Okay, confession time: while I’ve always been a huge lover of middle grade, for many years I never had that much interest in YA. I had nothing against it, of course. It just wasn’t what I was personally interested in reading. But a little over a year ago, my book club, which is usually dedicated to adult literature, decided to start a YA subset, and suddenly I was poring over YA bestsellers like Hunger Games, Divergent, The Fifth Wave, etc., etc. And I have to admit, I love them! Really love them. Yeah, I’m hooked.
Most of the books we end up reading in my YA book club seem to fall into the “high concept” category. I’ve heard “high concept” defined a number of ways, but it all seems to boil down to this: high concept is a story with a hook. Not a quiet, coming-of-age type story, but a story where the premise is key. It can usually be summed up in one sentence in which the often blockbuster nature of the story is evident. For example, I just finished reading the YA time-travel All Our Yesterdays by Cristin Terrill. (Loved it!!) I can easily come up with a summary that conveys the intrigue of the plot in one sentence: Girl in 2013 tries to keep her best friend alive after an attempt on his life, not realizing that an older version of herself from the future is the one trying to kill him.
Reading all this YA lately has me comparing it to the world of middle grade, and I can’t help but notice that the stories often seem “bigger” in YA. I’ve heard many people in the industry describe the difference between middle grade and YA (besides the age of the protagonist) this way: middle grade is closer to home and more inwardly based. The protagonist usually faces conflict that has to do with their everyday lives, such as conflict with their parents, siblings, and friends or problems at school. In YA, on the other hand, external events typically play a much larger role in triggering the internal change experienced by the protagonist. The scope is larger. Often the main character is starting to step outside the world of his or her childhood, and conflicts and consequences are more substantial and wide-reaching.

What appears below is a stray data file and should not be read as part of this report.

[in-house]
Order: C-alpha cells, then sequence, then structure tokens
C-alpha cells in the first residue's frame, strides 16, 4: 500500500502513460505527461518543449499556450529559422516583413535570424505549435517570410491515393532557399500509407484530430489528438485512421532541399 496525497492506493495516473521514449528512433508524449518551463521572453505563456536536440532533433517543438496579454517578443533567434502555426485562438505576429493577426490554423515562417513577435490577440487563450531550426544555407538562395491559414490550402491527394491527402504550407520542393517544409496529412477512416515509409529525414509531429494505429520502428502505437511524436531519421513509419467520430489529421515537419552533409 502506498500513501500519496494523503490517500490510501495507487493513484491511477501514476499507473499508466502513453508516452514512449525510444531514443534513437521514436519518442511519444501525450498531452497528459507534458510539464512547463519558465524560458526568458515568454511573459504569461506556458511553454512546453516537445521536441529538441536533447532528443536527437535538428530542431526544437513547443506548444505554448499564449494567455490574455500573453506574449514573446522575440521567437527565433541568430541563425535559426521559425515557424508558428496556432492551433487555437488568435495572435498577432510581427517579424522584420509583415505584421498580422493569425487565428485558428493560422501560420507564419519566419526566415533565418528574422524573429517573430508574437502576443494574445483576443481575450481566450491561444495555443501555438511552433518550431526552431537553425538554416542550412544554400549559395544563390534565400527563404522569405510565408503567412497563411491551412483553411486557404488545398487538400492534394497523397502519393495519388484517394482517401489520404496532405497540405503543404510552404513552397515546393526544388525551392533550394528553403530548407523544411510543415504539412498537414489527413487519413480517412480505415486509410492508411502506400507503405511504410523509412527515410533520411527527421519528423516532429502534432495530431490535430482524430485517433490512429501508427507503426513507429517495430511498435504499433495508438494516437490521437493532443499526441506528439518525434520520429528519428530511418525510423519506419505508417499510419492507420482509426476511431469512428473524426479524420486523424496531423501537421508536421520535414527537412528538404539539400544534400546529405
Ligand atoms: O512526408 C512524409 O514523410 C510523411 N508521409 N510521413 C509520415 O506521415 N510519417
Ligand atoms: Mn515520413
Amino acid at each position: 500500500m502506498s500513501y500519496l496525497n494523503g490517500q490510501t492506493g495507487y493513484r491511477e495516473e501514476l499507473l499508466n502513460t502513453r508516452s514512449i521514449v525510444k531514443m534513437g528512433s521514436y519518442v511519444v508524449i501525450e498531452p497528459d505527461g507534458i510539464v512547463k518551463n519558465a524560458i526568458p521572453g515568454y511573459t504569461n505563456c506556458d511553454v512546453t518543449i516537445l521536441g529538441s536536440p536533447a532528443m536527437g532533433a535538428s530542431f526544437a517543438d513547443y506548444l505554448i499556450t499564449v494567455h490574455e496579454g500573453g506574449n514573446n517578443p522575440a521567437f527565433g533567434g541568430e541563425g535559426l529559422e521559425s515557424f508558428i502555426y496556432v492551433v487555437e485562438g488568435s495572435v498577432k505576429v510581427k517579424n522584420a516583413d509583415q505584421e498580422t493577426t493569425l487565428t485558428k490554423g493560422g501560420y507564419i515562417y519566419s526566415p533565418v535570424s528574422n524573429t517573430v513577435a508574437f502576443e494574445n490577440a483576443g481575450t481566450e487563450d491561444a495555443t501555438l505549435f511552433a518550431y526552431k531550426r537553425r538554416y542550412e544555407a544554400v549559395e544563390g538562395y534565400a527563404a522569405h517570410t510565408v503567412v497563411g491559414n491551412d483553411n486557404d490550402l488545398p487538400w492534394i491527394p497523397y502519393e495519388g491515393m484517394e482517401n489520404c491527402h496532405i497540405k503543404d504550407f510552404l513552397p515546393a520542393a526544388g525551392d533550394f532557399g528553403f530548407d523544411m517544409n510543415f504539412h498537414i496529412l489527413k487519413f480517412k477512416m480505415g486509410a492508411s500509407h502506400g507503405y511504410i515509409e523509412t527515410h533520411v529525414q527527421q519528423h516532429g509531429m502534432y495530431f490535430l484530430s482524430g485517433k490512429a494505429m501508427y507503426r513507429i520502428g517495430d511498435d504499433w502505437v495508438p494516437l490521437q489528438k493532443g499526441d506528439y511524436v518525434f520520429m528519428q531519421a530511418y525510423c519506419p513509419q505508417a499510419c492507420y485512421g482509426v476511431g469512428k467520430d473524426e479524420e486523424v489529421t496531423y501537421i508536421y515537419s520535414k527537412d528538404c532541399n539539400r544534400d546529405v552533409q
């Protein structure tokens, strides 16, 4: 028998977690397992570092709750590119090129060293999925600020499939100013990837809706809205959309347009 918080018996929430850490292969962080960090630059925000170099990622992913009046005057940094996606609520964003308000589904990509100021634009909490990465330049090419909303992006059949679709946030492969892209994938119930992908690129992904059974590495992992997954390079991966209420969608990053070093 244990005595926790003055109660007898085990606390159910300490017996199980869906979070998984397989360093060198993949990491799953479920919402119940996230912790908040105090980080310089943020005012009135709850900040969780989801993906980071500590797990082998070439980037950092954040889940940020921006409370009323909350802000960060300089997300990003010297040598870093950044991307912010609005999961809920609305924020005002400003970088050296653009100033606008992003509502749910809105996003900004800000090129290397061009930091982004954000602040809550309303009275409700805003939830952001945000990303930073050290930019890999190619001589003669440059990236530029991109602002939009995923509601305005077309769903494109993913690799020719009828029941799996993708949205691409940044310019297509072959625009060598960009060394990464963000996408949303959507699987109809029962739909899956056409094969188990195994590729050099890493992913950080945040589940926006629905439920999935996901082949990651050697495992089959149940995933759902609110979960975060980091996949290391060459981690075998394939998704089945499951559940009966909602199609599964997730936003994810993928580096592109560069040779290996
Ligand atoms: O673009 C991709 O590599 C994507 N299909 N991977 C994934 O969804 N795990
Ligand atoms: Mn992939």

So lately I’ve found myself wondering: does the “larger” nature of YA lend itself better to high-concept storylines? Certainly we see high concept in middle grade. Look at books like Artemis Fowl and Harry Potter. Nathan Bransford points out that even Charlie and the Chocolate Factory is high concept: kid wins a golden ticket to a mysterious candy factory.
Still, is it me, or does YA often seem a lot more "blockbuster-y" than middle grade? Of course, as I’ve confessed, I’m still pretty new to YA, and these are largely the musings of sleep-deprived mind after midnight. But I’m curious what others think. Does YA lend itself better to high concept than middle grade? And is that good or bad for the world of middle grade?
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